Port of Pensacola past due receivables have skyrocketed

September 23, 2016

At the September Agenda Review for the Pensacola City Council, CFO Barker presented a slide that showed that OffShore Inland owed the Port of Pensacola over $700,000, of which $445,647 was more than four months past due.

Barker is paid an extra 10 percent of his salary to supervise the port, airport and gas utility. The entire operating budget of the Port is only $1,782,591, excluding overhead allocation and capital outlay. The Offshore Inland’s outstanding receivable is almost 40 percent of the cash needed to operate the port.

“Immediately, we could have evicted them from the port, but from a management standpoint, it was determined it was best to continue to work with that relationship,” said Barker when he was questioned about the debt. “We don’t have other relationships knocking down our door to come into the port.”

In January 2013, the Port’s total receivables were only $506,939. Only $166K was over 120 days past due. Three years later, one customer owes more than three customers in 2013.

Barker said the Port is receiving a $2 million FDOT Economic Development Grant that will add a crane facility for Offshore Inland. “When those improvements get made, the port will have an asset.”

He said that the Port had a plan to work with the company. “The plan was to hold the 120 days at $363,000. We all know where the oil industry started and where it is today, so they are having their challenges, but we continue to work with them.”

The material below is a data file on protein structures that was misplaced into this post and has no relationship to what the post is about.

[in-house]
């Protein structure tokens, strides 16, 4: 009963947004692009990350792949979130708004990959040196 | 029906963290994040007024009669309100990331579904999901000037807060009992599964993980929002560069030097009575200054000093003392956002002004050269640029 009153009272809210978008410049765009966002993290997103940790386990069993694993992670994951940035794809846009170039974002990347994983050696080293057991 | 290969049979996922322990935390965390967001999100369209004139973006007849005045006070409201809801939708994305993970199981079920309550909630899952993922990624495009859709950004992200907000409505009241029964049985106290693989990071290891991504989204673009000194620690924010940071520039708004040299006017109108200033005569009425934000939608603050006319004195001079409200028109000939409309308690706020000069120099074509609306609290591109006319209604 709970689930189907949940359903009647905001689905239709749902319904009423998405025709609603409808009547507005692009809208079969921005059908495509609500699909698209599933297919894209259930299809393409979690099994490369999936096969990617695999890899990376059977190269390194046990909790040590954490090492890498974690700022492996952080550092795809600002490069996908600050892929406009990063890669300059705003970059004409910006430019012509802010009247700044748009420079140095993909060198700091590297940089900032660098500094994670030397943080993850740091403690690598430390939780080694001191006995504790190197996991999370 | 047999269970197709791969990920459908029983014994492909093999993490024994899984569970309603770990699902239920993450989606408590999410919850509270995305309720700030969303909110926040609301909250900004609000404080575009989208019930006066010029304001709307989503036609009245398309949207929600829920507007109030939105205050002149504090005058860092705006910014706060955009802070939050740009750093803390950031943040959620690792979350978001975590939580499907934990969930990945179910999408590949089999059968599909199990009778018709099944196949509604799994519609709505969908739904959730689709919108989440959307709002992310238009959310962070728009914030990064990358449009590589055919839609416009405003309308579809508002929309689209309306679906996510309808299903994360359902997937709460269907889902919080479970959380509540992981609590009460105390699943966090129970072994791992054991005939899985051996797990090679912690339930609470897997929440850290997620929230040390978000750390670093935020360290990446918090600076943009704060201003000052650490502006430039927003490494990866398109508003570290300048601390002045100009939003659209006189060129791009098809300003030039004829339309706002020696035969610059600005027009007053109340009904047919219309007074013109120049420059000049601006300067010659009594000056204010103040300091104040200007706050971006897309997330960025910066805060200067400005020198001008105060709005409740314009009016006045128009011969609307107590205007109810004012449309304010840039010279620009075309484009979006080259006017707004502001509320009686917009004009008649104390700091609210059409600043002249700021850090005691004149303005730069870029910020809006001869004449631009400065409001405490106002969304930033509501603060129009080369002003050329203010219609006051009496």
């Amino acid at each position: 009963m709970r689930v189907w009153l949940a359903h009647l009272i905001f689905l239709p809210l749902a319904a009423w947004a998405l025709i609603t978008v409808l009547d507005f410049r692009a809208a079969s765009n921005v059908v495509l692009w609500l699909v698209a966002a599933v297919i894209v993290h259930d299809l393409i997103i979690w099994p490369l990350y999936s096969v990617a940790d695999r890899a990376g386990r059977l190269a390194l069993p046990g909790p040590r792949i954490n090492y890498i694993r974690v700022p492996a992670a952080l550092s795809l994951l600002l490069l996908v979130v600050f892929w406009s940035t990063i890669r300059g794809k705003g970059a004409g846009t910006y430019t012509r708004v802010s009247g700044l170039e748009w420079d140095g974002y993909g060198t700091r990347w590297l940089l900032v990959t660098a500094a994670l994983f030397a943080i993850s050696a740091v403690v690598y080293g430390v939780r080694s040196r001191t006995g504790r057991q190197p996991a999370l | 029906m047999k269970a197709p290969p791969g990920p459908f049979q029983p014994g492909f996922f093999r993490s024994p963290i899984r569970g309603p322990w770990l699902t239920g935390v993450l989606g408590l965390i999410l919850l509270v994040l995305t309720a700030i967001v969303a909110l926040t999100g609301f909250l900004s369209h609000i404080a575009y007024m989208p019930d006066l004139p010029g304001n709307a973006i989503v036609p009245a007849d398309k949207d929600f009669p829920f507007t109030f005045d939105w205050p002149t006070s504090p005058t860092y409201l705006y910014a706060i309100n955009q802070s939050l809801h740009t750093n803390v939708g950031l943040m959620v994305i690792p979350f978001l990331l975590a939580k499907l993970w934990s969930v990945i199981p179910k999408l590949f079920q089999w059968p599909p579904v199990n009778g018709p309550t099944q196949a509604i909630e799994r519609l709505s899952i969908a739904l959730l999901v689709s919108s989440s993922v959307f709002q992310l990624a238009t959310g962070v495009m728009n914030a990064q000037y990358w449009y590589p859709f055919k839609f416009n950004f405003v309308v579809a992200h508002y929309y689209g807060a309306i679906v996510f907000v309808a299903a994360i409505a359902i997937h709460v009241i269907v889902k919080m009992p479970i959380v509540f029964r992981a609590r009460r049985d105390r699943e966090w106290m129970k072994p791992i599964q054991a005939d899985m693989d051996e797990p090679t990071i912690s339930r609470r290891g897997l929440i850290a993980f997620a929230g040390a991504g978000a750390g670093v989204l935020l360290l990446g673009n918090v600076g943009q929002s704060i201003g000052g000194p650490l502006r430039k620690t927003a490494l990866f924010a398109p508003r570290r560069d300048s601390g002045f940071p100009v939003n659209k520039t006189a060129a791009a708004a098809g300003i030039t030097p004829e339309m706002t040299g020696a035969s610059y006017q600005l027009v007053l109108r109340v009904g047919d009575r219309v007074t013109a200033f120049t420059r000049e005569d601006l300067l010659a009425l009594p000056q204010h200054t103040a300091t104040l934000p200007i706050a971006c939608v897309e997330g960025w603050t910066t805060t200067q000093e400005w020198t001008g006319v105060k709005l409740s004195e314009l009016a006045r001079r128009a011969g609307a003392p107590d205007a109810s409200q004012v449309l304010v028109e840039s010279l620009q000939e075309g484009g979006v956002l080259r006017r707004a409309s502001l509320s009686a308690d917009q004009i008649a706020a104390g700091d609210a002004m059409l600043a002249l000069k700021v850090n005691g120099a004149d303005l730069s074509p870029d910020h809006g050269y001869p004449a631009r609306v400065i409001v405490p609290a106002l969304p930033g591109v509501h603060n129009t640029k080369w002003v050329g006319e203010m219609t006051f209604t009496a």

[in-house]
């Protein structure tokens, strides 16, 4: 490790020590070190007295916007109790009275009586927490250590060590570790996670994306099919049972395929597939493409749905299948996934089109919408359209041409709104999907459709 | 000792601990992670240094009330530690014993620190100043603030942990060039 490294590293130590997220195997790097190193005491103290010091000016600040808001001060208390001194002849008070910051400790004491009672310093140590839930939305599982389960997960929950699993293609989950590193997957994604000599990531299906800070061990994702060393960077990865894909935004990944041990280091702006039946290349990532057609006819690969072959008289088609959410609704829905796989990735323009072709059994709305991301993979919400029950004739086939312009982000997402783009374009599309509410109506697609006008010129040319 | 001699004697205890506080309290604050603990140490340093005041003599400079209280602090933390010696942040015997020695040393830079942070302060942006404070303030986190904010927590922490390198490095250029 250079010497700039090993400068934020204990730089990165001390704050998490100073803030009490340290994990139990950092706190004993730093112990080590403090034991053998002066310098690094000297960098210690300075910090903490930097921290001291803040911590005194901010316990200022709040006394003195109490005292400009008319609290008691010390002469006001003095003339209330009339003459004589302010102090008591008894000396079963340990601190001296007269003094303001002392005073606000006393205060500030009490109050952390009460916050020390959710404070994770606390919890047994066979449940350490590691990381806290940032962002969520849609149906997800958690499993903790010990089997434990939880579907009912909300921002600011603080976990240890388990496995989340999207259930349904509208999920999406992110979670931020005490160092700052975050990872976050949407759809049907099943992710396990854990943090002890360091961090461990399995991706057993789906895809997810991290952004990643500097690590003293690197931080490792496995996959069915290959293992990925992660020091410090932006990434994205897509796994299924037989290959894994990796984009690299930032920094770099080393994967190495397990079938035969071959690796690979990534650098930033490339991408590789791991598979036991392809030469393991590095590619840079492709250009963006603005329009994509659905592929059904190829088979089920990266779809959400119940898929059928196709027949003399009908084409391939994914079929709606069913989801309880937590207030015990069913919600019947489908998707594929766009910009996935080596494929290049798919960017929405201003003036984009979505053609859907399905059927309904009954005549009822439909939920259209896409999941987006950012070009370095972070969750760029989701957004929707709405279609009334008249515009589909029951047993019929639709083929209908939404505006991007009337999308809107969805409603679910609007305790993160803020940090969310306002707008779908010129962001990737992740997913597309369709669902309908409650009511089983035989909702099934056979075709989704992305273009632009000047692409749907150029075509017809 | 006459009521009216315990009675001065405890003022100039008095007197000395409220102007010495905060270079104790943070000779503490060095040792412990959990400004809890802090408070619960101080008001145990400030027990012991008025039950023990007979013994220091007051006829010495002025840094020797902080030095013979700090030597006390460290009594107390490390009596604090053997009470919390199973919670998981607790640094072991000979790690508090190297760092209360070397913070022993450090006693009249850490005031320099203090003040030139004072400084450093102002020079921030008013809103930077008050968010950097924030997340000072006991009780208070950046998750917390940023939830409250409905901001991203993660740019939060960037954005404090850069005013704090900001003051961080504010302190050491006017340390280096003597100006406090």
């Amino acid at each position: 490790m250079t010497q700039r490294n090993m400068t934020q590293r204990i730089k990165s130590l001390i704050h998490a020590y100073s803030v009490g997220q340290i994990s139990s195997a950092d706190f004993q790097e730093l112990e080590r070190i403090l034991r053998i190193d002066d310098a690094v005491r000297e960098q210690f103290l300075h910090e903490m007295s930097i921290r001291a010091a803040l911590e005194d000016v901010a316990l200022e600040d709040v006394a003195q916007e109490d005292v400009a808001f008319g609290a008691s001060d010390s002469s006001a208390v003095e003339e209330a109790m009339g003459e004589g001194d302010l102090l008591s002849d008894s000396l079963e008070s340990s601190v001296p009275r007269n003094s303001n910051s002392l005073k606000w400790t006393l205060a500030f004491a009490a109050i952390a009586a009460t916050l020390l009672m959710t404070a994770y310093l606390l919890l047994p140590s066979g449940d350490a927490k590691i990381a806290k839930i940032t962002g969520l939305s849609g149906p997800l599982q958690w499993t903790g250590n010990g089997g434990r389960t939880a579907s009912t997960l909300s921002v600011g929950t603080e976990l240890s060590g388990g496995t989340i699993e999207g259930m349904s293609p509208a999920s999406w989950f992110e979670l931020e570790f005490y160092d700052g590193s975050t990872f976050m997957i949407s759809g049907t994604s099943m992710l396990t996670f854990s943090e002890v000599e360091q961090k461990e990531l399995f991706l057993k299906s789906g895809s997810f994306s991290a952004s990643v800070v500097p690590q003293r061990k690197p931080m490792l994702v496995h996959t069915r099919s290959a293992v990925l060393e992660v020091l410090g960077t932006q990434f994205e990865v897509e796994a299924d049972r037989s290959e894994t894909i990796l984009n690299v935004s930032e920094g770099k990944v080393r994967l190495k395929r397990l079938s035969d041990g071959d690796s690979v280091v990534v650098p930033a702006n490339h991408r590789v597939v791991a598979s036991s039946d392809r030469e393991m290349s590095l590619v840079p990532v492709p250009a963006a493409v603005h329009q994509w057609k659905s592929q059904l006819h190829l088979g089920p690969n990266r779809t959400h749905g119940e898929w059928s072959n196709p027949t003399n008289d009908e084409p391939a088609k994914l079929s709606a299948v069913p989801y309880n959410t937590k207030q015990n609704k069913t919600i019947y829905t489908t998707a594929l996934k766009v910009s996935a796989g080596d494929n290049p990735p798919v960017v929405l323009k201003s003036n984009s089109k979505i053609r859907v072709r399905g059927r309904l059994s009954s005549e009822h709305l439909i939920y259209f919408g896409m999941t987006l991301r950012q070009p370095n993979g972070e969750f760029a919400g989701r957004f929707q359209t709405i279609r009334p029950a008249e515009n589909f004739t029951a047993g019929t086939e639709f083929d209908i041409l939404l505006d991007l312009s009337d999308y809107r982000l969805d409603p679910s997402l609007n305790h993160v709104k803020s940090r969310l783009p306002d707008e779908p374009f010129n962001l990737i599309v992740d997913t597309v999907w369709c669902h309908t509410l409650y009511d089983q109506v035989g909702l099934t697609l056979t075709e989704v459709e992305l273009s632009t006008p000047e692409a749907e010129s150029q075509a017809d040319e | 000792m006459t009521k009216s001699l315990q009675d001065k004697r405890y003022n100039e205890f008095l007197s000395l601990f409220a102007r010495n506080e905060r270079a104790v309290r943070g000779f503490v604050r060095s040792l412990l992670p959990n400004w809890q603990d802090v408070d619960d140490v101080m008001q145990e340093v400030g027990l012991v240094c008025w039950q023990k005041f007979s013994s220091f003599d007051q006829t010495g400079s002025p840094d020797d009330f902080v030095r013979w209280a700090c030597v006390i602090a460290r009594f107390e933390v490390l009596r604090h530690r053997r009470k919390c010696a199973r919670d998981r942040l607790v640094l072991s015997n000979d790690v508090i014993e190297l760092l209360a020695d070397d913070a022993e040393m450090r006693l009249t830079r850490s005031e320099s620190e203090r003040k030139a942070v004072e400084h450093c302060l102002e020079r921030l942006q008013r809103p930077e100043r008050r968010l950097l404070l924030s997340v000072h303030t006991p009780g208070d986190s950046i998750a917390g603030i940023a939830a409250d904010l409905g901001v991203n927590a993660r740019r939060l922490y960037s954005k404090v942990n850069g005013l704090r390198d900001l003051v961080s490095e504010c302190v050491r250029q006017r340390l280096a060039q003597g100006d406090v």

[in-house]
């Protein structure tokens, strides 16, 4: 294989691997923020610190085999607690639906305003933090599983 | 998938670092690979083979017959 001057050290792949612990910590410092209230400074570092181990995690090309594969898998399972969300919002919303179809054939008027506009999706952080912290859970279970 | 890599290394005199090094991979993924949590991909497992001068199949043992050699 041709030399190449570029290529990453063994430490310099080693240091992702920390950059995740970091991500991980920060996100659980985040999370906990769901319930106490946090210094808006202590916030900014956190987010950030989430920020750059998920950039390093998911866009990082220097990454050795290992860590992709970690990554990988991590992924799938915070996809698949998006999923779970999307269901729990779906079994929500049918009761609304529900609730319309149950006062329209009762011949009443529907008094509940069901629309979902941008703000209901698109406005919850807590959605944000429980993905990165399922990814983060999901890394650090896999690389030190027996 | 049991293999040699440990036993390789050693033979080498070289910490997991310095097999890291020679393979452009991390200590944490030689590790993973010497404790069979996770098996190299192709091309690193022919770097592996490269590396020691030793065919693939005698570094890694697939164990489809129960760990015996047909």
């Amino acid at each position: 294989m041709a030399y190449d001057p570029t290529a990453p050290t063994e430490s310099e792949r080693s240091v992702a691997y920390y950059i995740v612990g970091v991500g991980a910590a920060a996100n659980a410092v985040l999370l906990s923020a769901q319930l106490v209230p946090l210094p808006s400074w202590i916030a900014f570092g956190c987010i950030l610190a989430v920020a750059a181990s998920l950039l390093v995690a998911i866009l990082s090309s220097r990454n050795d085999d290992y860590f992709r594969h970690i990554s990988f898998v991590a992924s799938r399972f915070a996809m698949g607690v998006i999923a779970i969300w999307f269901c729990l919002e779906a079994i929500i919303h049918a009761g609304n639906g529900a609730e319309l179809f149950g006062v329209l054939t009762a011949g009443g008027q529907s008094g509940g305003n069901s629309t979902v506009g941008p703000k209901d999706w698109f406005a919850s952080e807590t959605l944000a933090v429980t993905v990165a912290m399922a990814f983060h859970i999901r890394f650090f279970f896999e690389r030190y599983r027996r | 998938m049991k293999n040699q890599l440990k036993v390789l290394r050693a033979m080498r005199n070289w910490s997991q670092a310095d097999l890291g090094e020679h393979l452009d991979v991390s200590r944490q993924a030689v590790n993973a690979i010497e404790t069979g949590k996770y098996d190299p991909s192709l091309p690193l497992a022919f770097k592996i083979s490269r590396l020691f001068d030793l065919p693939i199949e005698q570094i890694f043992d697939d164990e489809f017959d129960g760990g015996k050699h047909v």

Port Director Amy Miller has begun charging the ships that dock at the port, rather than Offshore Inland.

“She did make that decision, and so hopefully, the receivables won’t increase, but decrease,” said Barker. “But we’re still looking at it from a port aspect, and the city aspect as them as a partner, and working with the issue that they’ve ran into as part of the economic downturn in the gas industry.”

He said Miller had chosen to give Offshore Inland “some latitude.”

“I think the direction that she’s taken to not make the number any larger is a positive. They are paying their current rent for the lease and that type of thing. They have asked for some concessions on that that we’re looking at. But, I think, Ms. Miller is doing all she can in order to facilitate a bad situation, bad economy, with the other customers that we are looking for.”

Councilman Brian Spencer said, “I’m not faulting Ms. Miller, I’m faulting us.”

The slide detailing the outstanding receivables of the Port of Pensacola was not included the Monthly Financial Review uploaded to the City’s website. The City Administrator’s monthly updates are no longer posted. The last administrator update available is for March 17, 2016.

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